not exactly surprising news – still dont quite understand the point of this since homosexuality is already illegal in the country. The law is backed up by the usual homophobic rants. What is worrying and of more immediate concern is the ban on those campaigning for human rights
Black people here are a bit of novelty, so the black African press corps walk around waving their hands like they would on the red carpet in Leicester Square. As usual, I arrived without a proper plan, because these things are best done spontaneously. I knew I needed to go to Port Said, since Nigeria is based there, and all the initial groups games will played here. When I landed, I was a approached by a man who turned out to be a friend of Obafemi Martins, and was going in the same direction. So we saddle up together and got a taxi to Port Said. Two hours on the road. Not one pothole, abrasions every once in a while, but nothing a modern car suspension couldn’t handle.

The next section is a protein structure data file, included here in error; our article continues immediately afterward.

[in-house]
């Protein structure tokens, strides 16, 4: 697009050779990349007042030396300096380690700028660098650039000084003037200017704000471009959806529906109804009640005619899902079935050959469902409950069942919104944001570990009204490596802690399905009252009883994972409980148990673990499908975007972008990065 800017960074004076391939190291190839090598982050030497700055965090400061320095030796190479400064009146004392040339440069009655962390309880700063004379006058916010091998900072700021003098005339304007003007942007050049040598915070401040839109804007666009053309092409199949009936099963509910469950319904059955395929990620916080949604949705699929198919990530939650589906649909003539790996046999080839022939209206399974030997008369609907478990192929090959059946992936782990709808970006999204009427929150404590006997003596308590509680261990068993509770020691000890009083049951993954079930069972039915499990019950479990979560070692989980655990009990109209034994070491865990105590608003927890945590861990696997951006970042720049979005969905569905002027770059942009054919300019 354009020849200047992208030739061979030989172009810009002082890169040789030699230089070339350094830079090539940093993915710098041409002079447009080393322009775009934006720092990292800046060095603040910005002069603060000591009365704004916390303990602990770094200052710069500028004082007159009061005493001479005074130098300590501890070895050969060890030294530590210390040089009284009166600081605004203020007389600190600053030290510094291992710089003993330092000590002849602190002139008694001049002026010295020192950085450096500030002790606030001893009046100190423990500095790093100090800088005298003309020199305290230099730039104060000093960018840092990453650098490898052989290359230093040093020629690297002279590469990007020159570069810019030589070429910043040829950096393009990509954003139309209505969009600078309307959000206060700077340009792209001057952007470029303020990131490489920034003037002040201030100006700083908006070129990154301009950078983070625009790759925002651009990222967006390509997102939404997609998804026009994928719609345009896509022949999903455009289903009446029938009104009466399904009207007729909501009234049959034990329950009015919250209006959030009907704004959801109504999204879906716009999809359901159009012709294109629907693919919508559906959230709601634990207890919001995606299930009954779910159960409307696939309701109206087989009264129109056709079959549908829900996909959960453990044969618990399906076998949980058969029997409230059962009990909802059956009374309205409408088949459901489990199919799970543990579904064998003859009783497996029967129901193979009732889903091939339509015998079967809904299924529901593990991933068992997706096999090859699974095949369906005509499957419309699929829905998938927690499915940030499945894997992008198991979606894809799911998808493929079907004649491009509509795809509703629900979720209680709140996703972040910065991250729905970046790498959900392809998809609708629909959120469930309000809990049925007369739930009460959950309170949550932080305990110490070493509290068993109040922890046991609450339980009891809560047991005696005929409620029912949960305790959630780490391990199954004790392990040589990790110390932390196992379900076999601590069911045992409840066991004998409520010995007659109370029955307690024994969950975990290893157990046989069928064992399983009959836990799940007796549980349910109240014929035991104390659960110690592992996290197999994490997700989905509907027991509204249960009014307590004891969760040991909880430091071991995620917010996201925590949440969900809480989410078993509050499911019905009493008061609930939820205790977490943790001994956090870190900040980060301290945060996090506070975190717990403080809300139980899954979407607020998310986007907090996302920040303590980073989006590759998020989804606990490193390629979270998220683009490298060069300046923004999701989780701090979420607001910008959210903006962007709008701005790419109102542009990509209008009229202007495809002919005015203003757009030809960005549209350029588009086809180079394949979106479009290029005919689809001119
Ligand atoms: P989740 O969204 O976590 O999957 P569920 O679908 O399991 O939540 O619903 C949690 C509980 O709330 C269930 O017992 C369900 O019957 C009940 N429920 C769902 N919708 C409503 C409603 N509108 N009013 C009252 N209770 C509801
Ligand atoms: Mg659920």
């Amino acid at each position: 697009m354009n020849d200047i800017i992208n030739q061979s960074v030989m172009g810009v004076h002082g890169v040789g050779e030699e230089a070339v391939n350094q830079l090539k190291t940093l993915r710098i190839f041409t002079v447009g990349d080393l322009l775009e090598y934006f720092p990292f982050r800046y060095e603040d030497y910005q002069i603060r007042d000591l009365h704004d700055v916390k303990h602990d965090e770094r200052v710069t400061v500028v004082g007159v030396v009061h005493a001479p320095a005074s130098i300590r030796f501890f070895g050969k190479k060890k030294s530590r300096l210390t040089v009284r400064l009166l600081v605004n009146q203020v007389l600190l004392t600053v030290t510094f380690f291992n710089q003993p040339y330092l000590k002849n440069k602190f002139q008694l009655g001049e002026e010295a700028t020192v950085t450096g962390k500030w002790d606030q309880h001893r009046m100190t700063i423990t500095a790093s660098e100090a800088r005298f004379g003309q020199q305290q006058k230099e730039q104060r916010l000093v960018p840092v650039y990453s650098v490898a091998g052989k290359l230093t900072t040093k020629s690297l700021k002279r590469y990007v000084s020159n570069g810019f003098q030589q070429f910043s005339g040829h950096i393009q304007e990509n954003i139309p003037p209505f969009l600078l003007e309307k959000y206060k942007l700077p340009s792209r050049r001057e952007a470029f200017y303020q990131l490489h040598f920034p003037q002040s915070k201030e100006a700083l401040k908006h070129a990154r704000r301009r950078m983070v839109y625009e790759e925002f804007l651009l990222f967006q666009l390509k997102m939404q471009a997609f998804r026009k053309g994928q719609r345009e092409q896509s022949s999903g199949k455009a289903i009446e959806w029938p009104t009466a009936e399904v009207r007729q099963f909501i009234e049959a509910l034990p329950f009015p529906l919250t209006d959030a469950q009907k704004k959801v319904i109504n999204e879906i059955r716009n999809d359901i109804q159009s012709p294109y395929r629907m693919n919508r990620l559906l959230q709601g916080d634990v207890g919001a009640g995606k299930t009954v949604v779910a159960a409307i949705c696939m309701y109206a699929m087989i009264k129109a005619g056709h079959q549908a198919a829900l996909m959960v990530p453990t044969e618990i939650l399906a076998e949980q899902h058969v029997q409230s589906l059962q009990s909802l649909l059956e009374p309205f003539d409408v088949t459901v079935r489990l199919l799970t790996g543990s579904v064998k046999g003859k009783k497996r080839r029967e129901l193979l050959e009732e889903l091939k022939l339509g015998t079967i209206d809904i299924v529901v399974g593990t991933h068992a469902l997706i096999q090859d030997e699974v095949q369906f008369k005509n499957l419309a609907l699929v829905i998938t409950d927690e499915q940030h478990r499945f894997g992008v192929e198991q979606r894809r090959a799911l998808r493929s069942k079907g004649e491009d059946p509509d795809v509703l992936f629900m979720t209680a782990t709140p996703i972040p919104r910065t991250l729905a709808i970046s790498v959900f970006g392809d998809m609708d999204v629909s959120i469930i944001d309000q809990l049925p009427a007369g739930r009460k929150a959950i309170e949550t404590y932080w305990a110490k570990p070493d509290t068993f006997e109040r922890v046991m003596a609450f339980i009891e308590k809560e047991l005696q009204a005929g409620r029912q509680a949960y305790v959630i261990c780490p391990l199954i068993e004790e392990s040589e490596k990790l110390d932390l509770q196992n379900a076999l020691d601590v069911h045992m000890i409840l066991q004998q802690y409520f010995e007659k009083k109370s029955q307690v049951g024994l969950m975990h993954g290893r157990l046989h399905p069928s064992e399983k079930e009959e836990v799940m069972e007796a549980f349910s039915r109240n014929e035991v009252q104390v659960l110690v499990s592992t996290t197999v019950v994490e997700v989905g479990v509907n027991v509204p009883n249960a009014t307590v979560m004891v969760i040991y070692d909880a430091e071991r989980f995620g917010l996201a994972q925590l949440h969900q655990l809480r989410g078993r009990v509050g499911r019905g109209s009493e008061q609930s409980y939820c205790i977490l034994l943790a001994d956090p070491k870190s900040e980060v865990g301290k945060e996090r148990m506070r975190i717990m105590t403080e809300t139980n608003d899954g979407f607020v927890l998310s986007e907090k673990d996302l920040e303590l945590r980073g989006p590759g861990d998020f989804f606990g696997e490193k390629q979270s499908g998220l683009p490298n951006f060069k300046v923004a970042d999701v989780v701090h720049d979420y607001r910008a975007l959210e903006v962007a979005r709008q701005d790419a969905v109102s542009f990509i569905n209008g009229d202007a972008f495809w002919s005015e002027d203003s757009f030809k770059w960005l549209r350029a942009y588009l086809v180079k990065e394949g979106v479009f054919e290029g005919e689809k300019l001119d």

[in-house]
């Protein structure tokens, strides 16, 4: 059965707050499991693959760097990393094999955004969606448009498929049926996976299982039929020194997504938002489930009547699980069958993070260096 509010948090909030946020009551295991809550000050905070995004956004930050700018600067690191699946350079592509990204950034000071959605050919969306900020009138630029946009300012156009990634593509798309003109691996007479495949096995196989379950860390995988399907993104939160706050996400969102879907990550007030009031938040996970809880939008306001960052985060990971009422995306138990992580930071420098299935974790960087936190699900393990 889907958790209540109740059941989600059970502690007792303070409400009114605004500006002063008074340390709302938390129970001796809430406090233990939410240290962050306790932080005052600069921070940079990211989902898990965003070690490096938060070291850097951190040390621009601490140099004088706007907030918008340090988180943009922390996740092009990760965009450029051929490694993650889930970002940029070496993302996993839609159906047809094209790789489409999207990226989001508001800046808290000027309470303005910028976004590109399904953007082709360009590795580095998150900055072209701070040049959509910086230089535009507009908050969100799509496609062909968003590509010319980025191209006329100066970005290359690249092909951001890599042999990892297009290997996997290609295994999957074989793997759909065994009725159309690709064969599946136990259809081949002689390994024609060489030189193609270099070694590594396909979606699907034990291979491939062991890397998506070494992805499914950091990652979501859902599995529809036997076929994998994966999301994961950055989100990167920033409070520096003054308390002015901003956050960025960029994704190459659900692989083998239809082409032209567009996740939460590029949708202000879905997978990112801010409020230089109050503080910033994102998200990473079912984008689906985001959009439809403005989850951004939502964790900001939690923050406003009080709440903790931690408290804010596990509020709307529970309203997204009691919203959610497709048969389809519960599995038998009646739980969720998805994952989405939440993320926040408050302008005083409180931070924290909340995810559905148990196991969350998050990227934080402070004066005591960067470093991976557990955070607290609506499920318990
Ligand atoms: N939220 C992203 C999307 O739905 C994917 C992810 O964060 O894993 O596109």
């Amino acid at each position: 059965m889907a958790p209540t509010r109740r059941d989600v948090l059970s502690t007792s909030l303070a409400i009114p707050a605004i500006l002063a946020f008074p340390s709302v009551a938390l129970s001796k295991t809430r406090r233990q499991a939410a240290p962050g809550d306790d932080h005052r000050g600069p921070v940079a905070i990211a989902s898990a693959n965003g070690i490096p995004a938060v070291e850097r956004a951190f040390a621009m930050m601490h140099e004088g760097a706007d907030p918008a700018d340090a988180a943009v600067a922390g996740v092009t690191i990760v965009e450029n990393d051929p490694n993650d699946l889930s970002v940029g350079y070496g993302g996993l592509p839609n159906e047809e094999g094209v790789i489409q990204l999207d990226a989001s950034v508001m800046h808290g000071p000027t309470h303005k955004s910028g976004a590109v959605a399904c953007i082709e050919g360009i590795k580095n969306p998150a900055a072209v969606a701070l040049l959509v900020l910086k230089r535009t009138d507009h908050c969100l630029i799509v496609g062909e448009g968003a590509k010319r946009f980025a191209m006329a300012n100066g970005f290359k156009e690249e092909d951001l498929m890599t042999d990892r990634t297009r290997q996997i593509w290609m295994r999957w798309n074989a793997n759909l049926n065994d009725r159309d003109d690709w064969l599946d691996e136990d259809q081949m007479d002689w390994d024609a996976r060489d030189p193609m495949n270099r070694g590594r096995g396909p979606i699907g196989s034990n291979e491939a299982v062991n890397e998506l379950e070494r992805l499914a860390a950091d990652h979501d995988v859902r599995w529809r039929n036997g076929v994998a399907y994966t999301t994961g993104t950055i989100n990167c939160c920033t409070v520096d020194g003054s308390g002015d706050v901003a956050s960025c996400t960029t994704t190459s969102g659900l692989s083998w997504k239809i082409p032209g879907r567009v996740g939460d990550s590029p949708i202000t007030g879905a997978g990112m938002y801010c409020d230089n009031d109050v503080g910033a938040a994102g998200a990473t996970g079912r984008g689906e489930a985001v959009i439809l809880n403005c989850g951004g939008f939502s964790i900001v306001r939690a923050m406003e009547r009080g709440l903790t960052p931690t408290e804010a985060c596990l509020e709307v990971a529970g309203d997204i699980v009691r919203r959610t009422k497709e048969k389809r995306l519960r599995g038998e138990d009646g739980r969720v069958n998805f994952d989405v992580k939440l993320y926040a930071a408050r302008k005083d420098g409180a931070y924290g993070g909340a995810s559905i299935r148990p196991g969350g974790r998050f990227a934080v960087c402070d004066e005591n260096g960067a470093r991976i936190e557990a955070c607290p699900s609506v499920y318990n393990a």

Emmanuel Oluwatosin shares his thought about the new unified licencing regime in Nigeria, and stated:
“Unlike before, when operators were restricted to specific service segments like mobile, fixed, Internet, among others, they can now provide a basket of services on their network signalling government’s tacit move towards convergence of various ICT services. According to the regulator, “for the post exclusivity period all wireless licences shall not be segmented in terms of mobile and fixed service categories. Once a spectrum is allocated, licensees shall be free to offer voice, data or multimedia services as they deem fit.”
Gbenga Sesan's blog entry, titled: “E je ki a maa so oro naa…” examines news reporting by the leading African media houses and insists on Africans reporting what happens in Africa, writes about a yet-to-come pan-African TV news network and also encourages Africans to blog about Africa.